- Works belong to 33 artists, most of them from Brazil and Venezuela, and will reinforce research on contemporary movements that emerged in Latin America since 1990
12 March 2019 – A remarkable collection of 45 works of 33 artists Latin American contemporary forms the donation made by Patricia Phelps de Cisneros Collection (CPPC) to Foundation Museo Reina Sofía. This gesture will allow the Museum's collection is significantly enriched, while boosting the research project being conducted on the artistic movements that emerged in Latin America since the late 1960 until now.
The works, which will be deposited at the Reina Sofía to be part of your collection, They belong to the framed chronological framework between the years 1960 and present, but they are of special importance for the years 1990 and the first years of the century. This contemporary character is precisely the least represented in the current Latin American art collection of the Museum and, however, reinforces an interest of the institution, as was evident at the recent exhibition Fictions and territories. Art reason to think the new world (2016-2017), organized by the Reina Sofía with own resources.
The 33 gathered artists – mainly from Brazil and Venezuela, although there are authors from Argentina, Colombia, Mexico and the US (Latinx) – They represent a generational diversity and characterized by cultivating a broad spectrum of artistic practices: painting, sculpture, installation, graphic work, drawing, artist books, photo collage, among others.
A Patricia Phelps de Cisneros Collection We have made a generous donation à Foundation Museum in 2018, formed by a set of creations focusing on stories about gender identity, territory, memory and language.
The artists represented in this donation are: Jaime Castro Oróztegui, Marcos Coelho Benjamin, sigfredo Chacón, Paulo Climachauska, Eduardo Costa, José Damasceno, José Dávila, Danilo Dueñas, Iran do Espirito Santo, José Gabriel Fernández, Magdalena Fernández, Teresita Fernández, Héctor Fuenmayor, Rubens Gerchman, Fernanda Gomes, Alí González, Ester Grinspum, Arturo Herrera, Oscar Machado, Fabian Marcaccio, Roberto Obregón, Rosana Palazyan, Paulo Pasta, Nuno Ramos, Rosangela Renno, Miguel Angel Rios, Mauricio Ruiz, Valeska Soares, Edgard de Souza Javier Tellez, Marcia Thompson, Angelo Venosa and Augusto Villalba.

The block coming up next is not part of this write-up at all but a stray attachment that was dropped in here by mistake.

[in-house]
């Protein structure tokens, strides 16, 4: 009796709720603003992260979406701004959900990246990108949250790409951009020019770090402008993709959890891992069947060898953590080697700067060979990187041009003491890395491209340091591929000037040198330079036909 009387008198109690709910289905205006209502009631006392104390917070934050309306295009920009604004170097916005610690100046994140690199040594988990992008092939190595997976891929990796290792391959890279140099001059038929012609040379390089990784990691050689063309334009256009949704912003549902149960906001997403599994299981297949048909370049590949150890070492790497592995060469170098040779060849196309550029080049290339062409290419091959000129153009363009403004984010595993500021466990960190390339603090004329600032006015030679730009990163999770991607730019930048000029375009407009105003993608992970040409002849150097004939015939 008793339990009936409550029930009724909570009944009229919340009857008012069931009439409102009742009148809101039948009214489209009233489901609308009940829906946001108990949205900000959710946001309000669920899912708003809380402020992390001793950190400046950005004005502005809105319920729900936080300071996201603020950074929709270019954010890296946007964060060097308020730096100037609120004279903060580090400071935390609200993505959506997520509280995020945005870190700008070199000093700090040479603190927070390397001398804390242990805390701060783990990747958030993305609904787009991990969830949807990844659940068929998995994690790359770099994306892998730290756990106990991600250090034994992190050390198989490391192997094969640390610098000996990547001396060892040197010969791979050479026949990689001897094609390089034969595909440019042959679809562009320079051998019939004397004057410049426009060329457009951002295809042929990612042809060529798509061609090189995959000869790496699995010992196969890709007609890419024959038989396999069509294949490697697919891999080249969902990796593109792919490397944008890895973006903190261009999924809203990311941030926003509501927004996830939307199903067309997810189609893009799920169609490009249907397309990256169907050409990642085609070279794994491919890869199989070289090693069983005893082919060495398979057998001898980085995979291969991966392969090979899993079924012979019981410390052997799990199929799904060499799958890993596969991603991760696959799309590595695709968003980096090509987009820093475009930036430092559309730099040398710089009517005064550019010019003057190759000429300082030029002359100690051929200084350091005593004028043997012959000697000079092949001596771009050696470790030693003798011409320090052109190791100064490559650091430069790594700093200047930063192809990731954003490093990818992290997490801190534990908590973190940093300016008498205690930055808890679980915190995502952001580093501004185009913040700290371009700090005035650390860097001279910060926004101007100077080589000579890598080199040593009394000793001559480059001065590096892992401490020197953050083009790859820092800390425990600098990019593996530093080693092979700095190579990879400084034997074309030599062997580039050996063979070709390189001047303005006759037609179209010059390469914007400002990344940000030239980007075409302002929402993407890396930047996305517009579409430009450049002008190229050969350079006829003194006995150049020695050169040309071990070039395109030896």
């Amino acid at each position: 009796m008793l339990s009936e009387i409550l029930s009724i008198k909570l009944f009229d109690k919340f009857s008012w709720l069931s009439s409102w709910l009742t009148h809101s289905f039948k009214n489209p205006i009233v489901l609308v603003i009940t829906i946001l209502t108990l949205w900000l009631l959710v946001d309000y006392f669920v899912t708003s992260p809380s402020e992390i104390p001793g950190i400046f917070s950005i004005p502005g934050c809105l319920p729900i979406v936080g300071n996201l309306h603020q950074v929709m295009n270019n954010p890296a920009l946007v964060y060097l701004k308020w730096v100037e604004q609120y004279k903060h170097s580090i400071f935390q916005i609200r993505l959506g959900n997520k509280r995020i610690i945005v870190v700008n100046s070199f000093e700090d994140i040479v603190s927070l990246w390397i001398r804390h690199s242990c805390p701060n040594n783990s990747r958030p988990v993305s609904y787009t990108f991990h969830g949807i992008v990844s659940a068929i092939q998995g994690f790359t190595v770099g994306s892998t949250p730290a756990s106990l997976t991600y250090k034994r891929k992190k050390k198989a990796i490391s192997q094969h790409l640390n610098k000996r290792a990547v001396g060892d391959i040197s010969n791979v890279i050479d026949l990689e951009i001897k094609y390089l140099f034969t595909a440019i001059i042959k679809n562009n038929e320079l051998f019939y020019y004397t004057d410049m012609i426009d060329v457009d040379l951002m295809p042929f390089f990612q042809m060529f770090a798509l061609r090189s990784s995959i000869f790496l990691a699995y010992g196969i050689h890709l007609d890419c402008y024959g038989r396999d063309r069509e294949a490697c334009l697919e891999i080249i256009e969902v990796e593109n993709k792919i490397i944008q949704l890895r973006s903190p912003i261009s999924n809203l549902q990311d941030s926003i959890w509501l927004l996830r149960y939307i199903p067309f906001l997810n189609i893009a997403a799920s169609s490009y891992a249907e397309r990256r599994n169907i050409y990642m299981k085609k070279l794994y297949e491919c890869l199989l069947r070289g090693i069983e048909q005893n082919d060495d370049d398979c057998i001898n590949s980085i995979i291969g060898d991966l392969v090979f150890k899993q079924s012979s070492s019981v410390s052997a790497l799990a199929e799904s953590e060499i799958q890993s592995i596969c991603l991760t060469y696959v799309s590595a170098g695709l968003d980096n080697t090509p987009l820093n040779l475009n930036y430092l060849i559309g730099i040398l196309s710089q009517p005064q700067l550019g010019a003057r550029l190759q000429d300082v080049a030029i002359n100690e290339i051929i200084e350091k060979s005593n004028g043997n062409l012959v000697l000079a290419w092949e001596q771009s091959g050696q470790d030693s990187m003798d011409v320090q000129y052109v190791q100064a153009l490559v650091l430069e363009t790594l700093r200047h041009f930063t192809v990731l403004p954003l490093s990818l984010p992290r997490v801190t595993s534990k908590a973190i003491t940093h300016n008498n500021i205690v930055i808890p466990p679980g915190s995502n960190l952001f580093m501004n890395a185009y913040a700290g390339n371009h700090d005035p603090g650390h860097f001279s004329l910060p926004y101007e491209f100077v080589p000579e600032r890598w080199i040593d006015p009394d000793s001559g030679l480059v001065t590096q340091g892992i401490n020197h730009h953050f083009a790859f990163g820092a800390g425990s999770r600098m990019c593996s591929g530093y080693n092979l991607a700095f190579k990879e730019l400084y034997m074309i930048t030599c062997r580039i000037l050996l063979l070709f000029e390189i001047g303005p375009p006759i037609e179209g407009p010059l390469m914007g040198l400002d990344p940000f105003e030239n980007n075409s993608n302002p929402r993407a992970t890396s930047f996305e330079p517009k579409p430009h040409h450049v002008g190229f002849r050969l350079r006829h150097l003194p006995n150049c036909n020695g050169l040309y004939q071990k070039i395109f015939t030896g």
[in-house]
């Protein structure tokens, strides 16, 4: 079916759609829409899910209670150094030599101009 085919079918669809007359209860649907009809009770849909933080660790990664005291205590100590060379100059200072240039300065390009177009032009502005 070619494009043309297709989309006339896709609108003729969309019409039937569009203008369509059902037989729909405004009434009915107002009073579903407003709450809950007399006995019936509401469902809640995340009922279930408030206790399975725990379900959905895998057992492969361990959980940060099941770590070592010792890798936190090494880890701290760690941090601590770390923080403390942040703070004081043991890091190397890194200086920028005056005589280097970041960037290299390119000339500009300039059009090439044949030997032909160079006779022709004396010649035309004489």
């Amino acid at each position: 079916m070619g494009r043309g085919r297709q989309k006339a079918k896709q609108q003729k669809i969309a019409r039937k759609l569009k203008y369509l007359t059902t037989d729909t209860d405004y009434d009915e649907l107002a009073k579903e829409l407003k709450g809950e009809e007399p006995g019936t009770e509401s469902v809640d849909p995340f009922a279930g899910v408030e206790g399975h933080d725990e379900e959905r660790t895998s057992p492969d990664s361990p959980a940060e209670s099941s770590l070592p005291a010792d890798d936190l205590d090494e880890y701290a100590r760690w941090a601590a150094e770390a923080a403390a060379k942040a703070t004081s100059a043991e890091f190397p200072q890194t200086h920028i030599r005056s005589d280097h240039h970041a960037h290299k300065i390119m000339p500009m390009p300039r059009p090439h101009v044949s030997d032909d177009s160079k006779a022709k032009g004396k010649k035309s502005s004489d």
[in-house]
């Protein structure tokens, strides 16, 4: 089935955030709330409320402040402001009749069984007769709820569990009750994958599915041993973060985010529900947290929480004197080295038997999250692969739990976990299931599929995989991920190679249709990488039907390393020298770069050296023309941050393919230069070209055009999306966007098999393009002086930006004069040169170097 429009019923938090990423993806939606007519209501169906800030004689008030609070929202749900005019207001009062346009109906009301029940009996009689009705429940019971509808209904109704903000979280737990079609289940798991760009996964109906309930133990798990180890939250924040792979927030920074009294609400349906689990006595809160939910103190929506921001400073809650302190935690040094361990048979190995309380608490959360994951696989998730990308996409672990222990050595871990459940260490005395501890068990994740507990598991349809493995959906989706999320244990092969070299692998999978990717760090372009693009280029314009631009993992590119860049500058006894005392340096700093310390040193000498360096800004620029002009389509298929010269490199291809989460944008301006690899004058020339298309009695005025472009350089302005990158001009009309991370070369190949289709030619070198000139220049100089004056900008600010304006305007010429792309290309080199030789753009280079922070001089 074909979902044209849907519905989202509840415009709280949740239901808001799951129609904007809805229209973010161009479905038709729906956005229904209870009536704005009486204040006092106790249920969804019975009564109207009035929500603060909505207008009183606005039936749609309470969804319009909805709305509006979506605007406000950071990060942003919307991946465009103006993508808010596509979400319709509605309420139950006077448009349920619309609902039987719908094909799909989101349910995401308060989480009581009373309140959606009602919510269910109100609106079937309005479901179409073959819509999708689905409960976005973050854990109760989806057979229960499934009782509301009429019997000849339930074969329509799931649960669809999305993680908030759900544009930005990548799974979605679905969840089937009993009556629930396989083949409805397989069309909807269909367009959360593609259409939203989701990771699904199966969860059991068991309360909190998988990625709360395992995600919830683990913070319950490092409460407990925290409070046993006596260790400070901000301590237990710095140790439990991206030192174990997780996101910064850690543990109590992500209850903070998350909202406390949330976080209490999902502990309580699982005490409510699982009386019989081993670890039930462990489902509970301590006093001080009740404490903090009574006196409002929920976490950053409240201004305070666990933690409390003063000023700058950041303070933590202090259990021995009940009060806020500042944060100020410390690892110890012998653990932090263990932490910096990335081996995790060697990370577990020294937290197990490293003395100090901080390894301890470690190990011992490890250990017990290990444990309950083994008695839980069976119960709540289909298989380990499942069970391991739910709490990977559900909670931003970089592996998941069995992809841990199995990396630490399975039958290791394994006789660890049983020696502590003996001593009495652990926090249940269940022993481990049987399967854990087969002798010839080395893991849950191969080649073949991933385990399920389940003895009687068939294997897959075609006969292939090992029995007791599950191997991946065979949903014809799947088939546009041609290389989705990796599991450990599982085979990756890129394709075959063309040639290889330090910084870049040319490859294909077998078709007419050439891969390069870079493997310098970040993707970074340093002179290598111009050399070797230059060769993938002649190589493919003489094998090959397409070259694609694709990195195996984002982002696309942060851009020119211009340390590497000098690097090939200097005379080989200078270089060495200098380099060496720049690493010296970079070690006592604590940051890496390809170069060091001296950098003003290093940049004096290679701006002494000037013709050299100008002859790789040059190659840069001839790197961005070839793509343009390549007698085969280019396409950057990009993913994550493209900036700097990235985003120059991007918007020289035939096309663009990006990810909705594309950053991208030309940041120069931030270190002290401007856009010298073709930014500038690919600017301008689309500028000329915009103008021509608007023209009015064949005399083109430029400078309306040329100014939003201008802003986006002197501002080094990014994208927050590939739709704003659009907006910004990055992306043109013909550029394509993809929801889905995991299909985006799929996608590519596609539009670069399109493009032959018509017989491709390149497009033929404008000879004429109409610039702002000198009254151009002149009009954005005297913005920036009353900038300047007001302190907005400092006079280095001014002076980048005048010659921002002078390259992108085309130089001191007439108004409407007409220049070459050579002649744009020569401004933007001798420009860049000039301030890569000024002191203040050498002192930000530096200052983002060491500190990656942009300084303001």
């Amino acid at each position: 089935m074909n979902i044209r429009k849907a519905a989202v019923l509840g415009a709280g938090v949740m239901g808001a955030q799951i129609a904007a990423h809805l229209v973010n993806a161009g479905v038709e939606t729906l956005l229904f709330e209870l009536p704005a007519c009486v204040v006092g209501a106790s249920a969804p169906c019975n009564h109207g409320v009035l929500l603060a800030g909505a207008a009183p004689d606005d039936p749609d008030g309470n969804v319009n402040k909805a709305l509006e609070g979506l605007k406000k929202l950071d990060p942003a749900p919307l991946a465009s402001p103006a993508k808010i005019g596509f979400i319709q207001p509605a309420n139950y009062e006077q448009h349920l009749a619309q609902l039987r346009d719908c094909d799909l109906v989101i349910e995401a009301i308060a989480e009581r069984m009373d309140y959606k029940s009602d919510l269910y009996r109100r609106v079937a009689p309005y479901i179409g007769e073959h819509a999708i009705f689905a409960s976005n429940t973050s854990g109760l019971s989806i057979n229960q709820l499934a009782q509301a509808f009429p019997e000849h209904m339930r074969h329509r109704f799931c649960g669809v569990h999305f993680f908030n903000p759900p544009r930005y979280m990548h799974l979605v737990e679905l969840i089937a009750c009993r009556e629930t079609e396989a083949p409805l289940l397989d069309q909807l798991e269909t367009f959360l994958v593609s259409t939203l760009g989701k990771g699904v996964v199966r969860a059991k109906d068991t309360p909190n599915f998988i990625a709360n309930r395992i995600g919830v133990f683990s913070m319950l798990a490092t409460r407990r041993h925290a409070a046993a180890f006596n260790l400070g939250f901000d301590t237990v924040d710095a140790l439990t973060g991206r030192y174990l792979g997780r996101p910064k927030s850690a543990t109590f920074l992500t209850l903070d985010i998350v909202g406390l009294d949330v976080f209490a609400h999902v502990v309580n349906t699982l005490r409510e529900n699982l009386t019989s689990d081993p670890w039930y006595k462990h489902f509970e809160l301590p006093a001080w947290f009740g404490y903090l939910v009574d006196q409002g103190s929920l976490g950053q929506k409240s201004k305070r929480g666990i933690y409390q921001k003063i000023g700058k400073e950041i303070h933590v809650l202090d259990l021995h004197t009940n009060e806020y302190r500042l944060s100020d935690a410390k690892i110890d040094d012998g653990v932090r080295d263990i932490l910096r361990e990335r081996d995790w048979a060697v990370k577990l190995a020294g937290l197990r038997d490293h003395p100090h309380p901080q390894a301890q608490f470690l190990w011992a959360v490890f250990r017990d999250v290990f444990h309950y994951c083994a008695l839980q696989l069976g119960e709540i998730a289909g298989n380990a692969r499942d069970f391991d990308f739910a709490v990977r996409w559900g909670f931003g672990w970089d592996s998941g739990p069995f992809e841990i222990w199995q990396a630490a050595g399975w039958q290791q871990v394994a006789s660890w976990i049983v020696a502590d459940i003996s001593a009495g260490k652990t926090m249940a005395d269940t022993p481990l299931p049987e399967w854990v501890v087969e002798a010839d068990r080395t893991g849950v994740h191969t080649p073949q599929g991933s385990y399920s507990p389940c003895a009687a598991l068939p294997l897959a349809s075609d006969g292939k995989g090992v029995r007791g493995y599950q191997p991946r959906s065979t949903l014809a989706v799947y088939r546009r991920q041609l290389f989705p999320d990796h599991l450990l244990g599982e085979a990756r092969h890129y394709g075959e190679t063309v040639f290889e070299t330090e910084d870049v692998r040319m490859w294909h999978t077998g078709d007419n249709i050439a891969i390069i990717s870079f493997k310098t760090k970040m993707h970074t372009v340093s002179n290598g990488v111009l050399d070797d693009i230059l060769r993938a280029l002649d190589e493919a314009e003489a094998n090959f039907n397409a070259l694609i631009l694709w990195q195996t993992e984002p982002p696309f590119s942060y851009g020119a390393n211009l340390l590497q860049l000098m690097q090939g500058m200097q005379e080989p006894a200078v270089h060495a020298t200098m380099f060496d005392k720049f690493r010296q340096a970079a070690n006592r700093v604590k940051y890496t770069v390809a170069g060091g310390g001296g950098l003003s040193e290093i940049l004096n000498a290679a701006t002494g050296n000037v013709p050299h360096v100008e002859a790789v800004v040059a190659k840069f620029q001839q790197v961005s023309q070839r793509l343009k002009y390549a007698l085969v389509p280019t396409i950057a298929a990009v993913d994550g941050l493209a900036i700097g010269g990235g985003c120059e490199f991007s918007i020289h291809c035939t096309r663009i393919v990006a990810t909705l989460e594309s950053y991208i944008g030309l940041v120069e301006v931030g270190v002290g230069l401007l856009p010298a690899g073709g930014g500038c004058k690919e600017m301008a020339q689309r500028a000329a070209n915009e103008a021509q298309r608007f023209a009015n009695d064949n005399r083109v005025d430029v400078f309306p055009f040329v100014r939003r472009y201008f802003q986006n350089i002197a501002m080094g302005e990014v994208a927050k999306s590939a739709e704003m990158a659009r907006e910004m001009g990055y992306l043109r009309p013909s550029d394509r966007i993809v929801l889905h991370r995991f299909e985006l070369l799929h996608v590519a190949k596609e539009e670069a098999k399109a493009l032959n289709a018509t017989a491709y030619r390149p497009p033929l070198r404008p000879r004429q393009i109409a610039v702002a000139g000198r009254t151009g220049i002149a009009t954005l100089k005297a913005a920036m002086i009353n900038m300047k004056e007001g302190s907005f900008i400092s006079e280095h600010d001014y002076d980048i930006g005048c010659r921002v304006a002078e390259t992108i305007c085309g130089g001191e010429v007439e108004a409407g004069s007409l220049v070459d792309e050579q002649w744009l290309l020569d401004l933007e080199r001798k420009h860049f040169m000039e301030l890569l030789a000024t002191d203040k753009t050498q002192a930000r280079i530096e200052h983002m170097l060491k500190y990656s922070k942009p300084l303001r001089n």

The donation: generational diversity and variety of artistic practices
If we start reviewing the authors based on their countries of origin, we highlight sigfredo Chacón (Venezuela, 1950), with his works Autoportrait (1975) and Drawing no title (1987) that combine painting, graphic design and design, and help to establish the aesthetic break marking the Venezuelan conceptualism.
A key figure of the Venezuelan avant-garde scene, whose work escapes easy categorization, is Hector Fuenmayor (Venezuela, 1949), which is represented in the donation of four works: or triptych Cruz and fiction (1978), the installation Death and Resurrection (1974-1994), Right and Wrong (1983-1990) and the book-art Miranda in the Carrack, some transformations (1977).
For his part, Roberto Obregón (Colombia-Venezuela, 1946-2003), explores conceptual approaches based on his experience as a botanical illustrator. Using a variety of techniques, including photo, watercolor, photocopying and collage, his serial works are a record of nature. In on Eme, their later series Masada project, the artist deals with suicide themes, social violence and depression.
Their Works Sketch for a natural history of Eden (1994), José Gabriel Fernández (Venezuela, 1957), uses everyday materiality: wallpaper with floral nuances brought on their graphite foliage bathrooms and men to emphasize that the construction of sexual identity is closely intertwined with spatial policies. No board 3, made in 2006, also part of the collection donated.
The work of Jaime Castro Oróztegui (Venezuela, 1968) based on his training as a sculptor and his interest in reflecting on the landscape and its role throughout the history of art. In his artworks Long Island, There is no Mountain Higher (1998) and Landscape 12.2001 (2001), it addresses the multiple ways of representing the landscape through a manipulated materiality, where technology and raw materials create new interpretations of space.
Interested in spatial relations, Alí González (Venezuela, 1962), uses the facility to question the museum space and a new order to open channels of communication. His work No title (2000) is a chair covered swing by a network of ropes, which can be interpreted as an embodiment of the restrictions imposed by the social construction of gender.